Author + information
- Received March 28, 2010
- Revision received August 4, 2010
- Accepted August 6, 2010
- Published online December 1, 2010.
- Sang Chol Lee, MD⁎,†,
- Chad L. Carr, MD⁎,
- Brian P. Davidson, MD⁎,
- Dilantha Ellegala, MD⁎,
- Aris Xie, MS⁎,
- Azzdine Ammi, PhD⁎,
- Todd Belcik, BS, RDCS⁎ and
- Jonathan R. Lindner, MD⁎,⁎ ()
- ↵⁎Reprint requests and correspondence:
Dr. Jonathan R. Lindner, Cardiovascular Division, UHN-62, Oregon Health & Science University, 3181 SW Sam Jackson Park Road, Portland, Oregon 97239
Objectives We sought to determine whether contrast-enhanced ultrasound (CEU) microangiography with maximum intensity projection (MIP) processing could temporally evaluate proliferation of the vasa vasorum (VV) in a model of mural hemorrhage.
Background Expansion of the VV and plaque neovascularization contributes to plaque growth and instability and may be triggered by a variety of stimuli, including vascular hemorrhage. However, quantitative in vivo methods for temporal assessment of VV remodeling are lacking.
Methods In 24 rabbits fed a high-fat diet, either autologous whole blood or saline was percutaneously injected into the media-adventitia of the femoral artery using ultrahigh-frequency ultrasound guidance. Functional VV density at the injection site and contralateral control artery was assessed 1, 2, and 6 weeks after injection with CEU imaging with MIP processing. In vitro studies with renathane microtubes were also performed to validate linear density measurement with CEU and MIP processing.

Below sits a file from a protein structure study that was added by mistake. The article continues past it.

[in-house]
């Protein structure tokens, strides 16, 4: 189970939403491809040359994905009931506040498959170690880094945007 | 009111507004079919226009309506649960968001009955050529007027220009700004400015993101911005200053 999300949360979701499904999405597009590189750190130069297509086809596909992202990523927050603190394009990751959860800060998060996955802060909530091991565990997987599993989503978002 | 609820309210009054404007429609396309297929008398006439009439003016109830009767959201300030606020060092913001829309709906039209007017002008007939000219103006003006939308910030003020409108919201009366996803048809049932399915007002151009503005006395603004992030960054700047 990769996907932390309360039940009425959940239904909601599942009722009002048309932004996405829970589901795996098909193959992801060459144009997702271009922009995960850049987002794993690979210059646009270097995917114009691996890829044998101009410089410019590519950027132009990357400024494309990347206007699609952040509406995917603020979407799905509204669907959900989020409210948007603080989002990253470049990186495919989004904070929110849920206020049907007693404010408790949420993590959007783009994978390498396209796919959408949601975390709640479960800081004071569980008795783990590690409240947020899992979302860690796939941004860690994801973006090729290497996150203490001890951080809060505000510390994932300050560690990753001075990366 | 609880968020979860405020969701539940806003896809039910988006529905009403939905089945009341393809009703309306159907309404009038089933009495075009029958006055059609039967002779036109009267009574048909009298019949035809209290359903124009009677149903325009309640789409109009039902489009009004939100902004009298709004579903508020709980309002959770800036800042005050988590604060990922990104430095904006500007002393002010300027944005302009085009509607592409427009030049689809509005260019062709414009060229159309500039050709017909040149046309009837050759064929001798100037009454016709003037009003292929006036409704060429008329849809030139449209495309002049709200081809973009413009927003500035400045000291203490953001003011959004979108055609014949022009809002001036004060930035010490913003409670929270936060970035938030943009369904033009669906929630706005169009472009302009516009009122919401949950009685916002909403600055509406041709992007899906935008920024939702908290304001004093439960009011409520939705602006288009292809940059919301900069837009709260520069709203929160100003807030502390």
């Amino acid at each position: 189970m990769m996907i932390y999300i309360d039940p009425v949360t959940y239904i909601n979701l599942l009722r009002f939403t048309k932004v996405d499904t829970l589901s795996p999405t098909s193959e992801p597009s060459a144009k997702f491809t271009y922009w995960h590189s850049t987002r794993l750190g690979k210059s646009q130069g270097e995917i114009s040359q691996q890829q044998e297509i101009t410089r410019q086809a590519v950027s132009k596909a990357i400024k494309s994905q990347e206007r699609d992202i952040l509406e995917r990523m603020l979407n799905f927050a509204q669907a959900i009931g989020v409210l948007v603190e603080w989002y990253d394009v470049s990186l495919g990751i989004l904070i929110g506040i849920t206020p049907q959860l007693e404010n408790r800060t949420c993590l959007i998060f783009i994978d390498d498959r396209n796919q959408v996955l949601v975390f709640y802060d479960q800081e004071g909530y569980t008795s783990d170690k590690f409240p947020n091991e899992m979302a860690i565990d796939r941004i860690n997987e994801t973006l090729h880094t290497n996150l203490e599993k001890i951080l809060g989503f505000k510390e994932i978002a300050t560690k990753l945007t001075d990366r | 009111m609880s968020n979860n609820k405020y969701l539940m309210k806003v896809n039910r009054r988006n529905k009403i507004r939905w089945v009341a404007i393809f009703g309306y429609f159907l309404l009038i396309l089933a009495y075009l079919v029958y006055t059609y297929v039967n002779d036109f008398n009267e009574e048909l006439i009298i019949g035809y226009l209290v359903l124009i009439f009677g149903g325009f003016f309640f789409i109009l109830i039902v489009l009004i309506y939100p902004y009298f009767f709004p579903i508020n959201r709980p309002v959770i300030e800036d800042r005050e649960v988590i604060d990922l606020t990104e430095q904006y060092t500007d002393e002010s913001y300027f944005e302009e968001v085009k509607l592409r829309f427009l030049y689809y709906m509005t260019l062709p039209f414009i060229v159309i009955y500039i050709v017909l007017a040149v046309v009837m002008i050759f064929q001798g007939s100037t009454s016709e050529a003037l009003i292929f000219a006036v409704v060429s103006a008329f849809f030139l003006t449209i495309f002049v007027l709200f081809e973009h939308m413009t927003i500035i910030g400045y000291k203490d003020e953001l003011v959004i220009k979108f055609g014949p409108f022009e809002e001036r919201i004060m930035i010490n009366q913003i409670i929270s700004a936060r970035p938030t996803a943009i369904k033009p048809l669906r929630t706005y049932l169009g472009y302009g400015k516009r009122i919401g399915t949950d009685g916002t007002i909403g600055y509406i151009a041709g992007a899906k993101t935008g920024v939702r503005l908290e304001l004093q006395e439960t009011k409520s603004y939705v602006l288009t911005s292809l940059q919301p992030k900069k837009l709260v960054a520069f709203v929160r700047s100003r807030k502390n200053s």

Results In vitro studies demonstrated that MIP processing of CEU data reflected the relative linear density of vessels in a manner that was relatively independent of contrast concentration or microtube flow rate. On CEU with MIP, there was a 3-fold increase in femoral artery VV microvascular density at 1 and 2 weeks after blood injection (p < 0.01 vs. contralateral control), whereas VV density increased minimally after saline injection. At 6 weeks, VV vascular density decreased in blood-treated vessels and was not different from saline-injected or contralateral control vessels.
Conclusions CEU with MIP processing can provide quantitative data on temporal changes in the functional density of the VV. This method may be useful for evaluating high-risk features of plaque neovascularization or response to therapies aimed at plaque neovessels.
Supported by grants R01-DK063508, R01-HL078610, and R01-HL074443 from the National Institutes of Health (NIH), Bethesda, Maryland (to Dr. Lindner) and a grant from Genentech Inc., South San Francisco, California. Dr. Carr is supported by a post-doctoral fellowship grant from the American Heart Association. Dr. Davidson is supported by an NIH training grant (T32-HL094294). Dr. Lindner is a past member of the Scientific Advisory Board for VisualSonics, Inc. All other authors report that they have no relationships to disclose.
- Received March 28, 2010.
- Revision received August 4, 2010.
- Accepted August 6, 2010.
- American College of Cardiology Foundation